Two of the world’s largest shipping companies have joined TradeLens, a blockchain-based platform for global trade developed by Maersk and IBM. It marks a significant step forward for the project, which has previously been criticised by rivals for being too dominated by Maersk.

MSC and CMA CGM, the world’s second and fourth-largest container shipping companies, have become members of TradeLens, a project aimed to improve efficiency in an industry still largely dominated by manual, time-consuming and paper-based processes.

Built on blockchain technology, the TradeLens platform connects all parties in the trade ecosystem, enabling them to interact and collaborate digitally, as well as share and view real-time shipping data. The attributes of blockchain are ideally suited to large networks of disparate partners: it establishes a shared, immutable record of all transactions and allows permissioned parties to access data in real time.

The platform also enables participants to digitalise and exchange trade documentation – anything from packing lists and shipping instructions to bills of lading and certificates of origin – all backed by a secure, immutable audit trail. Its trade document module, called ClearWay, automates various businesses processes, such as import and export clearance, with smart contracts ensuring that all required approvals are in place.

TradeLens is a result of a collaboration between Maersk and IBM, which has been underway for more than two years. Last year, the two companies finally announced they were live with an early adopter programme, which at the time involved 92 participating organisations from across the globe.

Today, TradeLens has more than 100 participants, which include port and terminal operators, ocean shipping lines, customs authorities, freight forwarders and logistics companies, and the platform processes over 10 million discrete shipping events and thousands of documents each week.

The addition of MSC and CMA CGM means data for nearly half of the world’s ocean container cargo will now be available on TradeLens.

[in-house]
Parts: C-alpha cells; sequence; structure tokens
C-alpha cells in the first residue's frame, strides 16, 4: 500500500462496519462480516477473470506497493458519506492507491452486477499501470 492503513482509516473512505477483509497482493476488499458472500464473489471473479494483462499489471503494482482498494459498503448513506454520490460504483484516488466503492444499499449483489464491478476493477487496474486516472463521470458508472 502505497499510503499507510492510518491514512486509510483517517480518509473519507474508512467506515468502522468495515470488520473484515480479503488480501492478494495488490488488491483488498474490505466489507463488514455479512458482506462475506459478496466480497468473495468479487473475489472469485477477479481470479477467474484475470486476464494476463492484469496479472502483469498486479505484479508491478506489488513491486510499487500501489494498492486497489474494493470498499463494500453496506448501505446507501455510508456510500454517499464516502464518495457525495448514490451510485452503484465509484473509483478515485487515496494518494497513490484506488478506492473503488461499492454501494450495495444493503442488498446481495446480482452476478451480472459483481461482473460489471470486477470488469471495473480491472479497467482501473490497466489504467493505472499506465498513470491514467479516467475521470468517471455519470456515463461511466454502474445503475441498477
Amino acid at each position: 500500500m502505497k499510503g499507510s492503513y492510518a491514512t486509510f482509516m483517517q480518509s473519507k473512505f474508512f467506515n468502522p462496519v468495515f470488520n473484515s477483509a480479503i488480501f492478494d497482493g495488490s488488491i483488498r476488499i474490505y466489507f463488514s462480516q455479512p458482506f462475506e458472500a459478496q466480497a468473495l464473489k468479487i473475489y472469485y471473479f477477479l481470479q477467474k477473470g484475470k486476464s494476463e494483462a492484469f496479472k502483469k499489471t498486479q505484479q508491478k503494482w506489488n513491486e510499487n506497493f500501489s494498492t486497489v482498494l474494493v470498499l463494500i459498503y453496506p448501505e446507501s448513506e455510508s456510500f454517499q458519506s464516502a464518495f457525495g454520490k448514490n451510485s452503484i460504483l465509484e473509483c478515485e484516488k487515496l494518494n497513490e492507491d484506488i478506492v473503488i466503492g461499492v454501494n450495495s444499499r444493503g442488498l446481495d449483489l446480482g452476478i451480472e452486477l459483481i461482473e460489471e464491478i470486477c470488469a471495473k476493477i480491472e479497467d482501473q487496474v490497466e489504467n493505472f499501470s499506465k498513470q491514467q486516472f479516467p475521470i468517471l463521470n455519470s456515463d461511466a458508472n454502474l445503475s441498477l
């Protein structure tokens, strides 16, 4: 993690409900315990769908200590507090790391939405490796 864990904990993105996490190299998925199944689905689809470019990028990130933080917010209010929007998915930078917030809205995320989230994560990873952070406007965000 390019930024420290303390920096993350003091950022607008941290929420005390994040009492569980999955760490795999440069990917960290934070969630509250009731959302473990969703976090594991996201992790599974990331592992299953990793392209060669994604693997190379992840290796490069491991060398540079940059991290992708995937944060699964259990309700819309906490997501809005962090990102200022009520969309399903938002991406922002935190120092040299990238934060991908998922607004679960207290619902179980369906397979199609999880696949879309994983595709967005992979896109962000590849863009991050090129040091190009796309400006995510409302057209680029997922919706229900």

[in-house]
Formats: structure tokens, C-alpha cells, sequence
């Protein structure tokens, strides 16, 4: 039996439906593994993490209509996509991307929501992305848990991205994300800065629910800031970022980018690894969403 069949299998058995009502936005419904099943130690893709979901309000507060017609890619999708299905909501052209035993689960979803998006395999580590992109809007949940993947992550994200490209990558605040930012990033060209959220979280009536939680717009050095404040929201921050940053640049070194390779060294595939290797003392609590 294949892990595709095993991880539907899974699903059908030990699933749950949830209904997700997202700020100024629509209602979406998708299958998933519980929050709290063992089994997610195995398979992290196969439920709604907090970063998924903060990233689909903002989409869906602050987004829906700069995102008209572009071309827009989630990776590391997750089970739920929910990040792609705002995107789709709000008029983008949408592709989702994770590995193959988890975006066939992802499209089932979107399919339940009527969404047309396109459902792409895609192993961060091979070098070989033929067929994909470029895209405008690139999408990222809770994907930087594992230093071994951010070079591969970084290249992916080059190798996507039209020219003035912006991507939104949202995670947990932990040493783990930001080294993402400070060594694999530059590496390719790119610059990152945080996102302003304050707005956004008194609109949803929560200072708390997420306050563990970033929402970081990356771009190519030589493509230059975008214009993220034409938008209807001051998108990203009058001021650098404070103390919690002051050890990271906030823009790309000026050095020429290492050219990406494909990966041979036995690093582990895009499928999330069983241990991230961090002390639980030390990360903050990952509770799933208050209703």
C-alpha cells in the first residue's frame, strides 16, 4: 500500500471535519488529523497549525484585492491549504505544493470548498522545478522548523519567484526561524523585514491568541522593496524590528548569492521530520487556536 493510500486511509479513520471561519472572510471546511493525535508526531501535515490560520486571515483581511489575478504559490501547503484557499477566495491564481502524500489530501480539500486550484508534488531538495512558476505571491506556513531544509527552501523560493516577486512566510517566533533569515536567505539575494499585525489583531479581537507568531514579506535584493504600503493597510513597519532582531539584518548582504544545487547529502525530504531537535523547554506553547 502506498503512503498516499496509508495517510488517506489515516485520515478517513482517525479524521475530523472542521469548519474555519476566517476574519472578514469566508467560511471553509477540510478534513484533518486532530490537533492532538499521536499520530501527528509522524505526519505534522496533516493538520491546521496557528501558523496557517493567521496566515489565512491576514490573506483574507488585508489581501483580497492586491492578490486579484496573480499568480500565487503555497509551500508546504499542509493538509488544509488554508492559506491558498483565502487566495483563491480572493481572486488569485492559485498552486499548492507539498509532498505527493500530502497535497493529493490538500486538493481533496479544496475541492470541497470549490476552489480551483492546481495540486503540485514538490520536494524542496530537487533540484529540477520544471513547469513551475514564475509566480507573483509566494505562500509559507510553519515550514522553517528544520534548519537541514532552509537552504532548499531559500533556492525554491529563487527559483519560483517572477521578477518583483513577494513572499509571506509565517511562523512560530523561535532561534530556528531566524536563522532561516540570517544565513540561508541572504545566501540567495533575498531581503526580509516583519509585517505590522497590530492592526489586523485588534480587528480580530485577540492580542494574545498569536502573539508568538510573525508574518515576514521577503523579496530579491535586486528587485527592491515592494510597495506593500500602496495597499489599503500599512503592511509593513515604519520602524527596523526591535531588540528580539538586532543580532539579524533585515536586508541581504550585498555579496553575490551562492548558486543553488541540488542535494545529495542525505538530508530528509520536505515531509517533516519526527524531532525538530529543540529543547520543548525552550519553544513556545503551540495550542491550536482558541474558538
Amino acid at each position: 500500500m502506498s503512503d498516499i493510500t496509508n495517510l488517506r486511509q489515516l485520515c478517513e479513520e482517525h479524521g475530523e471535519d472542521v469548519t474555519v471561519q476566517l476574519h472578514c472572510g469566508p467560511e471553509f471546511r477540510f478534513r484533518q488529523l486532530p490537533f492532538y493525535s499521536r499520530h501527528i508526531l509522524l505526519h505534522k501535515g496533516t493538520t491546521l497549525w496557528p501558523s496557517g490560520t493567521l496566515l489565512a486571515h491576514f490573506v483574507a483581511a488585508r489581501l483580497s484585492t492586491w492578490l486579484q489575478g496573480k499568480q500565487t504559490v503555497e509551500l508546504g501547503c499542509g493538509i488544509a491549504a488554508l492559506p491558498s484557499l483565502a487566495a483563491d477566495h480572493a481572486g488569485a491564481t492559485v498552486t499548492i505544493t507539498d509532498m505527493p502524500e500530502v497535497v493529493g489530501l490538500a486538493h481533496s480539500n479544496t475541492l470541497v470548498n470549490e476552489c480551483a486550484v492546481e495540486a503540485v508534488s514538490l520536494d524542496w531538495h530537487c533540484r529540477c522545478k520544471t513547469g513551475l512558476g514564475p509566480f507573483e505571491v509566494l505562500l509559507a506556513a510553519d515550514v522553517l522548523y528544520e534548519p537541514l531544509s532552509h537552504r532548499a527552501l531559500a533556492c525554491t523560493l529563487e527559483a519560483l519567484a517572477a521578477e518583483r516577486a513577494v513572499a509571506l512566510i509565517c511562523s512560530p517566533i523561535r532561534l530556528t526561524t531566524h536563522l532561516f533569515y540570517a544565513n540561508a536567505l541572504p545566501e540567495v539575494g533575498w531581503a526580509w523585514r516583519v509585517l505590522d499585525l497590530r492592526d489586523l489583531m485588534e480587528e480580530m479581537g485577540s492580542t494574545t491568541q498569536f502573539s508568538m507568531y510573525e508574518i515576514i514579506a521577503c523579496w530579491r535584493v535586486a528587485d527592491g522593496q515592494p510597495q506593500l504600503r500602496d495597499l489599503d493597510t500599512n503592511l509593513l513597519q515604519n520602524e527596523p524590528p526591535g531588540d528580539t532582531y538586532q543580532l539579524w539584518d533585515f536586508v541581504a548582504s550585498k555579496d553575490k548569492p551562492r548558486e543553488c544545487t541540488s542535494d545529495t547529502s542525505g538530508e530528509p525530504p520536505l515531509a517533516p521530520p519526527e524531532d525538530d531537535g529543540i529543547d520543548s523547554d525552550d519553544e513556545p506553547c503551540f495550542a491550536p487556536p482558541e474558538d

“CMA CGM and MSC will operate a blockchain node, participate in consensus to validate transactions, host data and assume the critical role of acting as ‘trust anchors’, or validators, for the network,” TradeLens says in a statement, adding that the two firms will be on the TradeLens advisory board to advise on standards for neutrality and openness.

The backing from MSC and CMA CGM is crucial in TradeLens’ journey towards becoming an industry-wide platform. It follows criticism by industry players over “too much Maersk control” of the platform and questions around the fact that the project had (until now) only managed to attract one carrier outside the Maersk Group, namely Pacific International Lines (PIL).

The news of the new members also comes on the back of the launch of a rival consortium late last year, called the Global Shipping Business Network (GSBN), which also includes CMA CGM, as well as ocean carriers Cosco, Evergreen Marine, OOCL and Yang Ming, and terminal operators DP World, Hutchison Ports, PSA International and Shanghai International Port.

CMA CGM has not commented on whether it will continue its membership of GSBN after joining TradeLens.

Talking about the company’s decision to join TradeLens, Rajesh Krishnamurthy, executive vice-president of IT and transformations at CMA CGM Group says: “Digitisation is a cornerstone of the CMA CGM Group’s strategy to provide an end-to-end offer tailored to our customers’ needs. We believe that TradeLens, with its commitment to open standards and open governance, is a key platform to help usher in this digital transformation.”

“The TradeLens platform has enormous potential to spur the industry to digitise the supply chain and build collaboration around common standards,” adds André Simha, chief digital and information officer and MSC. “We think that the TradeLens advisory board, as well as standards bodies such as the Digital Container Shipping Association, will help accelerate that effort.”

According to TradeLens, the joining companies will promote the solution and create complementary services on top of the platform for their customers and partners.

No banks are officially part of TradeLens at this stage, but they are “on our roadmap”, Marvin Erdly, global trade digitisation leader at IBM Blockchain, told GTR last year.

“We are currently having discussions and workshops with a lot of financial institutions, both for trade finance and trade insurance, and we will continue to do that and uncover what those capability requirements are and likely have something out in 2019,” he said at the time. “It’s not something we are going to be doing by the general availability release, but it’s absolutely a critical part of our plans.”

The idea is that banks providing trade finance products will be afforded increased visibility of key events affecting their financing, as well as the digital documentation supporting the transactions. It is hoped that this will enable them to free up more capital to lend.